Architecture on the Carpet

Architecture on the Carpet

The Curious Tale of Construction Toys and the Genesis of Modern Buildings

  1. Brenda Vale
  2. Robert Vale
  • ISBN 9780500342855
  • 22.90 x 15.20 cm
  • Hardback
  • 208pp
  • 111 Illustrations, 97 in colour
  • First published 2013

This intriguing book offers a novel view of the development of modern architecture through the prism of children’s construction toys.

‘Successful and enjoyable … Architecture on the Carpet will appeal to anyone for whom the words ‘Arkitex’, ‘Minibrix’, or even ‘Lego’ conjures distant memories of constructional fun’ – Architecture Today
‘The first book on architectural history I have read for a long time that made me repeatedly laugh out loud … fluent and amusing … the ideal stocking-filler for the model housebuilder in your own family’ – The World of Interiors


Architecture on the carpet Informative, opinionated and ranging across more than a century of toys and architectural trends, this 
book inspires an infectious nostalgia for these wonderful toys, many of them vintage classics.

The authors discover a host of connections linking model-building sets with architectural movements, social history, and national identities. They investigate not only how model sets reflected building styles, but also whether they influenced the careers of children who grew up playing with them.

Some construction toys have looked to the past – Richter’s Blocks, Lincoln Logs and Tudor Minibrix,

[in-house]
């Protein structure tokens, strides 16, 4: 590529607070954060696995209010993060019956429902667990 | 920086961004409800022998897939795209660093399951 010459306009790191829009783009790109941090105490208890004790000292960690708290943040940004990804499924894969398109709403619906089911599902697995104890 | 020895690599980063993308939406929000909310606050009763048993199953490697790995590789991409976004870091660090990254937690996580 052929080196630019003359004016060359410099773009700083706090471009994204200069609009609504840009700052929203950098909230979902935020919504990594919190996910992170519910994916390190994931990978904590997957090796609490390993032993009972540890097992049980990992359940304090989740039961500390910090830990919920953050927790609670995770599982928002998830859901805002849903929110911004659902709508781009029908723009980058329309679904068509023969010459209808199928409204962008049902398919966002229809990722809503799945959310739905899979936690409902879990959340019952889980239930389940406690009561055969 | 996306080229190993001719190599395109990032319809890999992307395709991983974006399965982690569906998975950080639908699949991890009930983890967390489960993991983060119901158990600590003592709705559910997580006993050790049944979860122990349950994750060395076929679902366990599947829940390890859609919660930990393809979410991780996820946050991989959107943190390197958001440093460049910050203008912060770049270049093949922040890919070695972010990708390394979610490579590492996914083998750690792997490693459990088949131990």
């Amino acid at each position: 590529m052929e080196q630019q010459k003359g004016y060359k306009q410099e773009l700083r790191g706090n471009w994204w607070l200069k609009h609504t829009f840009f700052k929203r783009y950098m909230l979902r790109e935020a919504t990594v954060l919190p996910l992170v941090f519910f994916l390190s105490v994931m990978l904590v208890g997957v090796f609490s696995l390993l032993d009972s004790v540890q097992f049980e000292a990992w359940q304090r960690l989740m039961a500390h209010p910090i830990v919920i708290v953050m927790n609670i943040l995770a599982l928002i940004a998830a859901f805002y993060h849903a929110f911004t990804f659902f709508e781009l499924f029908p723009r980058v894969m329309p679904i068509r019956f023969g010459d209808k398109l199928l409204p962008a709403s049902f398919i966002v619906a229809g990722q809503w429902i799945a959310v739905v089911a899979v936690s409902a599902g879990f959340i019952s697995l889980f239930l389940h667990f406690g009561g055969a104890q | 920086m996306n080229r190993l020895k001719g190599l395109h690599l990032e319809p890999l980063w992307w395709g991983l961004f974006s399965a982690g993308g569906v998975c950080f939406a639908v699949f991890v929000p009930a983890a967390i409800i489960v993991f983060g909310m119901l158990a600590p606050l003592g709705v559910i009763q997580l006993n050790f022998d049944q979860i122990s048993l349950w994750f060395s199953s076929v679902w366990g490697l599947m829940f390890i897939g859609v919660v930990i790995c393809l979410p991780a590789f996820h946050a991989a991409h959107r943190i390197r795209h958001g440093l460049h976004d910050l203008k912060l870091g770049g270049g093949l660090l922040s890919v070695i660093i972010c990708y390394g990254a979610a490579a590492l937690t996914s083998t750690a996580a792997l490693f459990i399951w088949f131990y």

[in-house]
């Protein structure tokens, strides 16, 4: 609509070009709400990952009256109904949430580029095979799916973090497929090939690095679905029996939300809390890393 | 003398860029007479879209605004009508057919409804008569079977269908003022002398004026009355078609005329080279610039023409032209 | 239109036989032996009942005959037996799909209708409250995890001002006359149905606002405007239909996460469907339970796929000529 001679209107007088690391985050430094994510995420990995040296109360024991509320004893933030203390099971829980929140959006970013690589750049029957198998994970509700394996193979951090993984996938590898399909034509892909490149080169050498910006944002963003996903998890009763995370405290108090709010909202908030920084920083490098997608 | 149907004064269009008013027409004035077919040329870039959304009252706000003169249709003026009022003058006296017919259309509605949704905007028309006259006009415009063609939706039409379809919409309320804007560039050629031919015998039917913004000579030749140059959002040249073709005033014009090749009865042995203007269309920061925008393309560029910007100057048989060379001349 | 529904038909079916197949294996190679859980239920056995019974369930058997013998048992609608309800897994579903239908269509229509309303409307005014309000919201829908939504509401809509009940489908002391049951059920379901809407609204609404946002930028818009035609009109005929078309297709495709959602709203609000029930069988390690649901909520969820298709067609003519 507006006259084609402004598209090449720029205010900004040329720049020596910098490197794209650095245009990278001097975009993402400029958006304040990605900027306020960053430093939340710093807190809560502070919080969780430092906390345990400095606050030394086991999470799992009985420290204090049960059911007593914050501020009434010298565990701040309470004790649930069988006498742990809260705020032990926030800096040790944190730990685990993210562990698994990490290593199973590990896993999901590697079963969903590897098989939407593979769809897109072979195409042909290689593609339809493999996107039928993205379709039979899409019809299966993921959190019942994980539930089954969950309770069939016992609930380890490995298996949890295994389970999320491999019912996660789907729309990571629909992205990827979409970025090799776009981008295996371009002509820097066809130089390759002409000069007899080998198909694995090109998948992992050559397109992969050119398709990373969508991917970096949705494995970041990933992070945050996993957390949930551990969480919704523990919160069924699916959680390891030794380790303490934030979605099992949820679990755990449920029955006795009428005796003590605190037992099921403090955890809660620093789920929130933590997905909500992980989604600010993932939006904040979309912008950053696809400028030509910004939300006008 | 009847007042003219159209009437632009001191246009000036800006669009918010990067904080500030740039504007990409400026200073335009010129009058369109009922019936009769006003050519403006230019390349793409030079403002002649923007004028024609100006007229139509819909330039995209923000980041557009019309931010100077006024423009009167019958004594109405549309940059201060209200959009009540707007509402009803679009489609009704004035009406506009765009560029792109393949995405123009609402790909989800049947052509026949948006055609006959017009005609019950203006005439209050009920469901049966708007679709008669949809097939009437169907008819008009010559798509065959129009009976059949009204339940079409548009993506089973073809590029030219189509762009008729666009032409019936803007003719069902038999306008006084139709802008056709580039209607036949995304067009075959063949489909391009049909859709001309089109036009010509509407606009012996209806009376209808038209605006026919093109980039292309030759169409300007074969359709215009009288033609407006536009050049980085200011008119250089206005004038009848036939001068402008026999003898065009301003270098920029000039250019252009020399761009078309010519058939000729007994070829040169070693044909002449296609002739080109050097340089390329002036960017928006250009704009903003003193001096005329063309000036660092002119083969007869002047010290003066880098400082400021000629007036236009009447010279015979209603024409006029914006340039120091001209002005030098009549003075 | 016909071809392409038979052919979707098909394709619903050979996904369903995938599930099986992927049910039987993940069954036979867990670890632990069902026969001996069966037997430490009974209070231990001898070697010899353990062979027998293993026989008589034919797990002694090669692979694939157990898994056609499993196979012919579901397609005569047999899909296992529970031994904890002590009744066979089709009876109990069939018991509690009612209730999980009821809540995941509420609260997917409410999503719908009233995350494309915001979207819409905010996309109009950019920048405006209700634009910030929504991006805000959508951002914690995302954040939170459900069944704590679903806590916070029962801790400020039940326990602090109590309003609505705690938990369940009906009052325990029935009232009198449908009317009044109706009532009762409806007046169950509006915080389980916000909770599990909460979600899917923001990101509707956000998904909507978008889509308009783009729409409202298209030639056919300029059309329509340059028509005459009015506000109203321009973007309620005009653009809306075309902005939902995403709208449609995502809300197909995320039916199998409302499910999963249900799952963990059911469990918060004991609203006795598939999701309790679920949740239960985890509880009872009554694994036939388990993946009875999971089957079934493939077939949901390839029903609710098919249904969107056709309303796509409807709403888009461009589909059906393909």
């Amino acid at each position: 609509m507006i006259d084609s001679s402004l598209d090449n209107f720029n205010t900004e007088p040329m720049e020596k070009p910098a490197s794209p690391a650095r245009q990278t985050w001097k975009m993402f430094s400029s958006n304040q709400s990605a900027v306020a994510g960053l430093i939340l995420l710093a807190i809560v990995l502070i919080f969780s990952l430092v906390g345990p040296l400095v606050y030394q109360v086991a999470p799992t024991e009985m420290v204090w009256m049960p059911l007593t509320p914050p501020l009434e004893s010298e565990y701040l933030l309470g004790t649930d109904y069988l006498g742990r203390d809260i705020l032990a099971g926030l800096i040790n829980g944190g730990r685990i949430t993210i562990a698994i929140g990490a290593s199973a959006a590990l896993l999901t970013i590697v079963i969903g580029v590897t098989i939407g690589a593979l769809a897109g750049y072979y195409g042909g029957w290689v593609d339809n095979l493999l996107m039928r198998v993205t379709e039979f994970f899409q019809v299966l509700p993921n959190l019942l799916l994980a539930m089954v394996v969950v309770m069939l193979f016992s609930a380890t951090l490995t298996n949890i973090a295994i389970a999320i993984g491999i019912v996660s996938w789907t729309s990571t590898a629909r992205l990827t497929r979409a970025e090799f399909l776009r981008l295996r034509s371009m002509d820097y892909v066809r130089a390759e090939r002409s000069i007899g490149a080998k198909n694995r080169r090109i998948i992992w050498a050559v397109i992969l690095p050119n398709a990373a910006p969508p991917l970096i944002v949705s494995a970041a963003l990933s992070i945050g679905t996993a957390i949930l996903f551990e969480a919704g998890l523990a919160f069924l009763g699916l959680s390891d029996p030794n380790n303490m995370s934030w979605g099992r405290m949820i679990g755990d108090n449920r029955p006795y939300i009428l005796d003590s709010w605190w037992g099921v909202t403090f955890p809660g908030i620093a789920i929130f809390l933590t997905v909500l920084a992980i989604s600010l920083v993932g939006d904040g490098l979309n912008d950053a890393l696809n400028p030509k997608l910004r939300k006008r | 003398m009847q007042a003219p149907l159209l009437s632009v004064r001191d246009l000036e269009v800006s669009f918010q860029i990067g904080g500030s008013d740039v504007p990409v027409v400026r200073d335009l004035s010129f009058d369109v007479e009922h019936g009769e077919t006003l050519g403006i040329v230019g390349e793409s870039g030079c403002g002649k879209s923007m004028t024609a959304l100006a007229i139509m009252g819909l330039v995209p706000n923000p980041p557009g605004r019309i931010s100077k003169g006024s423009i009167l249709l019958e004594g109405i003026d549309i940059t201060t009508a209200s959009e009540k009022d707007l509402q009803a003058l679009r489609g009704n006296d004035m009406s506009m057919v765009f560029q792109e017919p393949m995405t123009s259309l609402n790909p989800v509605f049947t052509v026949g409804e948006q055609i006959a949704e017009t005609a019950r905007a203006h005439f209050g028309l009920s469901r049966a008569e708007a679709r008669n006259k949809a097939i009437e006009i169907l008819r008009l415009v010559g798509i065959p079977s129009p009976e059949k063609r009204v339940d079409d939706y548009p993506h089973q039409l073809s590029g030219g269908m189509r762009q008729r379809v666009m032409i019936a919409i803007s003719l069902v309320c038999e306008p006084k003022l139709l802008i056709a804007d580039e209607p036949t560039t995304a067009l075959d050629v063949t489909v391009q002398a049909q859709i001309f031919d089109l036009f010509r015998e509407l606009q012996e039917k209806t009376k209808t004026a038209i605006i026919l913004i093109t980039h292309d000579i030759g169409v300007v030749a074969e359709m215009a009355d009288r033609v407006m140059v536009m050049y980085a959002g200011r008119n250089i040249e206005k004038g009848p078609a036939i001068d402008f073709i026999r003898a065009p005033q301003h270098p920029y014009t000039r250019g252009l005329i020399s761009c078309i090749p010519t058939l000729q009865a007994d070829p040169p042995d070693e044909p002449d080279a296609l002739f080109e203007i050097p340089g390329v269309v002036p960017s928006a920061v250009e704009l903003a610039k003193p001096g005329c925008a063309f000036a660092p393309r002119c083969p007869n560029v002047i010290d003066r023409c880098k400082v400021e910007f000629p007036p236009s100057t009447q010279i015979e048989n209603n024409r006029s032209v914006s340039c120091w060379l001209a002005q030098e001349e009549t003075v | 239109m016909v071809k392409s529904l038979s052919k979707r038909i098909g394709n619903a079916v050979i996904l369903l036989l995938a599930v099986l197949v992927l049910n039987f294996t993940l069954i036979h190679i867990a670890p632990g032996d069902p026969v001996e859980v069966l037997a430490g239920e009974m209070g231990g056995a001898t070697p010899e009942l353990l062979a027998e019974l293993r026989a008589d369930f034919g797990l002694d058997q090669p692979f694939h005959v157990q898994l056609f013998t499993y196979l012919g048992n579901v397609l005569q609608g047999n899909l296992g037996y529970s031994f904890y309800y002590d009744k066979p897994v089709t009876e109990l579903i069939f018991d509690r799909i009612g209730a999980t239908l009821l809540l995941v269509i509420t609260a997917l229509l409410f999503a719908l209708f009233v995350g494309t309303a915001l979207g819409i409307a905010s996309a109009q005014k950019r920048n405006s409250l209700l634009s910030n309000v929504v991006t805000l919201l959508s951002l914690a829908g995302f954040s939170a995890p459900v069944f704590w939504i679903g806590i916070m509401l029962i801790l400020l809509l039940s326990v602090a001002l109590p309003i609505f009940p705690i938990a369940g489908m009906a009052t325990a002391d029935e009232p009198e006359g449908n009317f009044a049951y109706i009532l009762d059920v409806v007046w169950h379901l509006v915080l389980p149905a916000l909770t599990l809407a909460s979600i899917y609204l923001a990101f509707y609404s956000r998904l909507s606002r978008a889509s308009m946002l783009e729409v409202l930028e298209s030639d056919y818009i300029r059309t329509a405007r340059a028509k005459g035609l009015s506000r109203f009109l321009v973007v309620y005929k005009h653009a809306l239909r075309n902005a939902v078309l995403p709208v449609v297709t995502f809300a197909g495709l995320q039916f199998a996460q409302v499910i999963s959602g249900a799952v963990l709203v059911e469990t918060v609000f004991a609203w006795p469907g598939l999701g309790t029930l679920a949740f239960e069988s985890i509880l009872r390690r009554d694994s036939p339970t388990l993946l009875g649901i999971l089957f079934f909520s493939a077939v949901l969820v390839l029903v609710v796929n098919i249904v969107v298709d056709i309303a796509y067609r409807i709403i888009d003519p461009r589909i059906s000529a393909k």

for example. Others have looked to the future: as early 
as the 1920s, the American metal toy Bilt-E-Z could be used to construct the iconic stepped-back skyscraper, like the Empire State building in New York. Later the British Arkitex and American Girder and Panel mirrored the steel-framed glass towers of the modern era.

The Vales show how the prefabricated engineered aesthetic of Meccano and Lego does seem to have influenced some notable architects. They draw out novel connections between model-railway buildings and modernism; model sets such as Castos and reinforced concrete housing; and even between the creative but slightly surreal Playplax and postmodern deconstructivist architecture.

Brenda and Robert Vale, lifelong collectors of construction toys, are architects, writers, researchers 
and experts in the field of sustainable housing. 
They are both professors of architecture at Victoria University of Wellington, New Zealand. Their previous books include The Autonomous House, Green Architecture, The New Autonomous House and Time to Eat the Dog?, all published by Thames & Hudson. They won the United Nations Global 500 Award for Environmental Achievement in 1994.